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I am in a situation where a client is asking that I develop a custom software product for them. They've asked that I subcontract under another party that they have worked with before. In reading the subcontracting agreement with this third party, it mentions that I have to provide all source and object code upon termination of the contract.

I have no problem providing the code to this third party and my client, but I want to prevent them from being able to resell the product without express consent from me. Is there an existing license that covers this? Thanks!

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    This isn't a question of licensing so much as of the contract with your client. If you are creating a "work for hire" then you client owns the intellectual property rights. – James McLeod Nov 7 '17 at 3:14
  • Copyright belongs to the author by default in the USA and most places. So it really is that contract with the client that can define what rights are given and retained. – joshp Nov 7 '17 at 6:38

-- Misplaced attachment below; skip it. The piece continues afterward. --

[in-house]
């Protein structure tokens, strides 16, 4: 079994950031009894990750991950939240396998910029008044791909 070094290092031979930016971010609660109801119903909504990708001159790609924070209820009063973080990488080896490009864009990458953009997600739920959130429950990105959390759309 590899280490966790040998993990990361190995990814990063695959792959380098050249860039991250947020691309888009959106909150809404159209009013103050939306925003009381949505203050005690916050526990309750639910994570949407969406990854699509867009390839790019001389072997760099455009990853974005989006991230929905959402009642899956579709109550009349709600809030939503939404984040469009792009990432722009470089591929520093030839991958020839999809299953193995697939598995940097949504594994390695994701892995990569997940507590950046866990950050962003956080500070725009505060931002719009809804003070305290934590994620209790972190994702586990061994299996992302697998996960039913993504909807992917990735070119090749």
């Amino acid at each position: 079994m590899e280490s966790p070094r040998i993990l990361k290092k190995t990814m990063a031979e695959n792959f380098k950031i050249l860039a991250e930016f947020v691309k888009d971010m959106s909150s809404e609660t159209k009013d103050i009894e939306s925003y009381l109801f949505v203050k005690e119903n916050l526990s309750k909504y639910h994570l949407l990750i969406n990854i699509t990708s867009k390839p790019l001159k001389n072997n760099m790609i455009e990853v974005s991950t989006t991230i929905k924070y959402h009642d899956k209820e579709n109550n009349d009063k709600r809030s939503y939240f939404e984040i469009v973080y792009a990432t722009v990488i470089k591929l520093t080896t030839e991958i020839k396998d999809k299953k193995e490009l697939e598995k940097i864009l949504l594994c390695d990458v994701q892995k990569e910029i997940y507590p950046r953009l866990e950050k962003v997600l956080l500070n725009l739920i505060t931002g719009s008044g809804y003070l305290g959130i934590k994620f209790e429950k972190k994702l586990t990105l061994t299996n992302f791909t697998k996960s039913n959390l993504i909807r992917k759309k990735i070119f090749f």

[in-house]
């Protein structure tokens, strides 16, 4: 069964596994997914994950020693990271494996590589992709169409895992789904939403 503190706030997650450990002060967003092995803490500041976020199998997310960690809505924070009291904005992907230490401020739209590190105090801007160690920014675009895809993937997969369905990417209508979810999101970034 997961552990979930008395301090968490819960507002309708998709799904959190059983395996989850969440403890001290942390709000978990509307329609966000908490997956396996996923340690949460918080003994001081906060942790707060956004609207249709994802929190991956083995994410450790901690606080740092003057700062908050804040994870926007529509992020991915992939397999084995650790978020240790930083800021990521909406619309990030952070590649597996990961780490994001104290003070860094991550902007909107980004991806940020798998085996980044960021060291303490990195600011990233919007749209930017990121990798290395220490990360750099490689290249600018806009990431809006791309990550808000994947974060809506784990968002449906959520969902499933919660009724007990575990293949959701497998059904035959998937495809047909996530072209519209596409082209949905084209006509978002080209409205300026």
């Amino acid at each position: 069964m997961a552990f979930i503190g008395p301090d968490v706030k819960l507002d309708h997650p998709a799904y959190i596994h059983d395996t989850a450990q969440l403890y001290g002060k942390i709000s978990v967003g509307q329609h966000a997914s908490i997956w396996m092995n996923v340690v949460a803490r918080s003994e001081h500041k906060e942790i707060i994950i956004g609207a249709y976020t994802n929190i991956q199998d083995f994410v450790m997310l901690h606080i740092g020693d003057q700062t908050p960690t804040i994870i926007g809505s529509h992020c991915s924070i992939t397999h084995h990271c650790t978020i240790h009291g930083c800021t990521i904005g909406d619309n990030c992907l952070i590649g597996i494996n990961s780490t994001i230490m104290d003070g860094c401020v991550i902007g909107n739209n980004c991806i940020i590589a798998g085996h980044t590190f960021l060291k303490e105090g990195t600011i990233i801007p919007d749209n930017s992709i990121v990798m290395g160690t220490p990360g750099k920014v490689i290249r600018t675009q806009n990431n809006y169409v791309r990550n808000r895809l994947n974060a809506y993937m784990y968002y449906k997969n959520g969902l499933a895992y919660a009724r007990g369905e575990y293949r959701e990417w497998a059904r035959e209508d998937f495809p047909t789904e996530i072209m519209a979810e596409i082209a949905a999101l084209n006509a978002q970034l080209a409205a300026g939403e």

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    In this case, I guess you will probably need to write the terms of usage into the subcontracting agreement, and add a clause your subcontractor takes care for enforcing these terms on the client. However, you should ask a lawyer about this. Seriously! This is a legal issue, and we here are no legal experts. If you are not convinced, I recommend this youtube video: youtube.com/watch?v=jVkLVRt6c1U – Doc Brown Nov 7 '17 at 9:17
  • Like @JamesMcLeod said, you're producing a work for hire, and the copyright automatically belongs to the person/entity whom you're contracting with. Moreover, in this situation, your client is the contracting company. As far as your "original client" is concerned, their legal relationship is with the contracting company, not with you. You're just an employee or a subcontractor of that contracting company. It's likely that the "original client" isn't comfortable doing business with an individual. To avoid that in the future, incorporate yourself as an LLC or an an S-Corp. – John Forkosh Nov 7 '17 at 10:06